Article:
Situated along the road Siena-Grosseto, a few km north of Grosseto, the hill of Roselle contains the most important Etruscan – Roman remains of Tuscany. The river Ombrone characterized the hydro-morphology of this area, in ancient times the rivers were the fundamental lines of communication, and the Ombrone probably was at the time navigable for a long stretch, in the past also the plain where now there is Grosseto did not exist and in its place was an arm of the sea that slowly was forming a lake, the Lake Pile. The existence of the lagoon influenced positively the cities that, in the Etruscan period, looked out on the lake: Roselle and Vetulonia.
Roselle was in a favorable geographical position: on the south side was the lake Prile – which was the gateway to the sea and coastal cities – while the river Ombrone was the gateway to the Val d’Orcia and the cities of internal Etruria. The oldest traces involving the territory of Roselle come to prehistory, but the development of the settlement came from the first half of the seventh century BC. Among the literary sources about Roselle, one can cite Dionysius of Halicarnassus, which hints at Roselle with Chiusi, Arezzo and Volterra, which gave support to the Latins against Tarquinio Prisco at the end of the seventh century BC. This seems to imply that Roselle was a city of primary importance in that period
Even archaeological evidence seem to prove this: the oldest remains of Roselle dating from the seventh century BC, during the sixth century BC, the city had a great development: the second ring of the city walls, was built in this period, they surrounds both the hills and are still largely visible. At that time, the town consisted of buildings in clay, terracotta and stone walls. The two hills and the intermediate valley were largely urbanized: private buildings were on the hill to the north, while commercial activities were concentrated on the hill to the south.
Continuity in the life of the settlement is well documented during the classical and Hellenistic age. The Roman conquest – occurred in 294 BC by the consul Lucius Postumius Megellus – is mentioned by Livio. The archaeological findings give little about this period. A layer of destruction by fire – datable to the first decades of the first century BC – suggests that Roselle was involved in the destruction wrought by Silla, along with other Etruscan cities (Talamone, Vetulonia, Populonia, Volterra and Fiesole).
With the Lex Milia and the Lex Plautia-Papiria, the residents of Roselle, became Roman citizens. The main instrument, which the Romans used to Romanize conquered territories was the colonization, it was intended to achieve two main goals: control the conquered territory and repel external attacks. South of Roselle, the Roman colony of Cosa is an example of how the colonization interested, in addition to the city, even the surrounding area, with the construction of infrastructure such as bridges, roads, ports.
On the contrary, the conquest of Roselle not required the colonization of the territory, vast areas of the territory, were left free from human intervention. Only during the Roman imperial period (about three centuries after the conquest) Roselle was affected by intense construction activity. At that time was given to the city the title of the colony, as proof the inscription: Pub(lica) Col(onia) Rus(ellana) stamped on the pipes water placed in the city center. The main monuments of Roselle are so of the imperial period: the amphitheater, the monumental forum, the basilica dei Bassi and the thermae.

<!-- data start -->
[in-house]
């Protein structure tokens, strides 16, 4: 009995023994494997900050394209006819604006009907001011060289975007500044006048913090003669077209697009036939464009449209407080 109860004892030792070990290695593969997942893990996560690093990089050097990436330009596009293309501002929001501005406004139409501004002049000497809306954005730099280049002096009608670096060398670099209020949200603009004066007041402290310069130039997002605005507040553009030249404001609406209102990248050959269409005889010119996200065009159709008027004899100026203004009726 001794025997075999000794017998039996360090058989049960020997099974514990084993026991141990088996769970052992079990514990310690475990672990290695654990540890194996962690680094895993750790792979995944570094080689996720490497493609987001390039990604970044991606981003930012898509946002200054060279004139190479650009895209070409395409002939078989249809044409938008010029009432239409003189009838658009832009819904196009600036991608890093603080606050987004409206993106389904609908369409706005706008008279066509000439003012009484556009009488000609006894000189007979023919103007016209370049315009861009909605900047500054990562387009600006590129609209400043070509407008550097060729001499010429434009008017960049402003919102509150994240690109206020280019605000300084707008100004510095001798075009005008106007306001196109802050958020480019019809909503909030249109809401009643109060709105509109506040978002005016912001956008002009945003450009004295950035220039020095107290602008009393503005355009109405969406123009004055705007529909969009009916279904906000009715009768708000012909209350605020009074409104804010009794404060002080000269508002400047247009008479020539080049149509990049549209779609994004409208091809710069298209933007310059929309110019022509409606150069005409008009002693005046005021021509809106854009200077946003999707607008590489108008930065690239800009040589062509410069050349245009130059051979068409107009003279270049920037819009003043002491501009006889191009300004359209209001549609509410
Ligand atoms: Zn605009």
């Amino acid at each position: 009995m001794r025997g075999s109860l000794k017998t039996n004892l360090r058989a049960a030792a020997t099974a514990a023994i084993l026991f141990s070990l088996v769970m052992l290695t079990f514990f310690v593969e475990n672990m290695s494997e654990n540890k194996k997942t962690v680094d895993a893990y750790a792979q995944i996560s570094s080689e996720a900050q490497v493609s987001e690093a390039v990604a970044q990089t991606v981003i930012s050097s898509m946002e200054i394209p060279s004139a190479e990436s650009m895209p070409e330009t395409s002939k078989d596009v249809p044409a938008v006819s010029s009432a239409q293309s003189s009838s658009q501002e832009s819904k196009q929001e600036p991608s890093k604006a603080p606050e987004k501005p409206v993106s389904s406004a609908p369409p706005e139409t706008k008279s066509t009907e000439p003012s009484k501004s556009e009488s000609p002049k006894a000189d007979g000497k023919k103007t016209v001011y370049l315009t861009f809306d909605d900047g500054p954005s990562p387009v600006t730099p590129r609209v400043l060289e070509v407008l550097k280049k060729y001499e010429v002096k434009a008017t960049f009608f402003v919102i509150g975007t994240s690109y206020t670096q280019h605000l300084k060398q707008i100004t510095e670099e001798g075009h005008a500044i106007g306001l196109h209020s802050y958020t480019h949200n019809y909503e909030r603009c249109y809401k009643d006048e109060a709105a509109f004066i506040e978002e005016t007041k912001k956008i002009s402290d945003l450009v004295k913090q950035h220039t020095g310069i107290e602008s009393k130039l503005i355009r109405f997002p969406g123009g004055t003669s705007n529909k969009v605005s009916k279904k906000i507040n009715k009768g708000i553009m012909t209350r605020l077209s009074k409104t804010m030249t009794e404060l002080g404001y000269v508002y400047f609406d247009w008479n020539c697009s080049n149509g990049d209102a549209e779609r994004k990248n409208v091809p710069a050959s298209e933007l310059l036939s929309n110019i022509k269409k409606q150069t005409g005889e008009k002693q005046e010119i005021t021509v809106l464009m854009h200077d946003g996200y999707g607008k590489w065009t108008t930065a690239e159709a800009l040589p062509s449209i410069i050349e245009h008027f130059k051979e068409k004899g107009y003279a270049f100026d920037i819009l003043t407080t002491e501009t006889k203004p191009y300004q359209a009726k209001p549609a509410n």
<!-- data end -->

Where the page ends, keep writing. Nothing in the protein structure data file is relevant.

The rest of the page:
Roselle also suffered in the late imperial period, the decadence common to all the cities of the empire. In the fifth century AD. Roselle was episcopal seat and had a large diocese. Between the end of the sixth century and the beginning of the seventh century the city was conquered by the Lombards. In 787 Charlemagne gave the territories of Populonia, Roselle and Sovana to Pope Adrian, but the actual papal control was limited only to Sovana, while Roselle was still controlled by the Holy Roman Empire through to the episcopate loyal to Lucca.
In 862 Roselle was ceded by the bishop of Lucca – belonging to the family of Aldobrandeschi – to his brother, from here on the history of Roselle was linked to that of the Aldobrandeschi family. However, in the medieval age Roselle was only a small village and did not occupy the whole area of the Roman city. In 1138 Pope Innocent XI (1130-43) ratified the transfer of the diocese from Roselle to Grosseto. After this date, Roselle was gradually abandoned.
ARCHAEOLOGICAL EXCAVATION OF ROSELLE
The Etruscan and then Roman city is located on a hill about 150 m above the plain of Grosseto: once the city overlooking Lake Prile, the ancient seaway that occupied the plain of Grosseto, the lake in later times becoming first a swamp and was later (in late ‘700) cleared. Roselle is one of the best preserved Roman-Etruscan city in Tuscany, the city was part of Etruscan dodecapolis, and was only finally abandoned in 1138 when the bishop’s seat was moved to Grosseto.
Founded in the seventh century BC, Roselle was a coastal city on the ancient lake Prile, important for fishing and trade with the Etruscan cities of the interior. Roselle developed mainly since the sixth century BC, its development was probably at the expense of neighboring lucumonie particularly Vetulonia, until then the most important Etruscan town of the Maremma, situated on the hills behind the opposite shore of Lake Prile. In 294 BC was conquered by Rome at the hands of the consul L. Postumius Megello.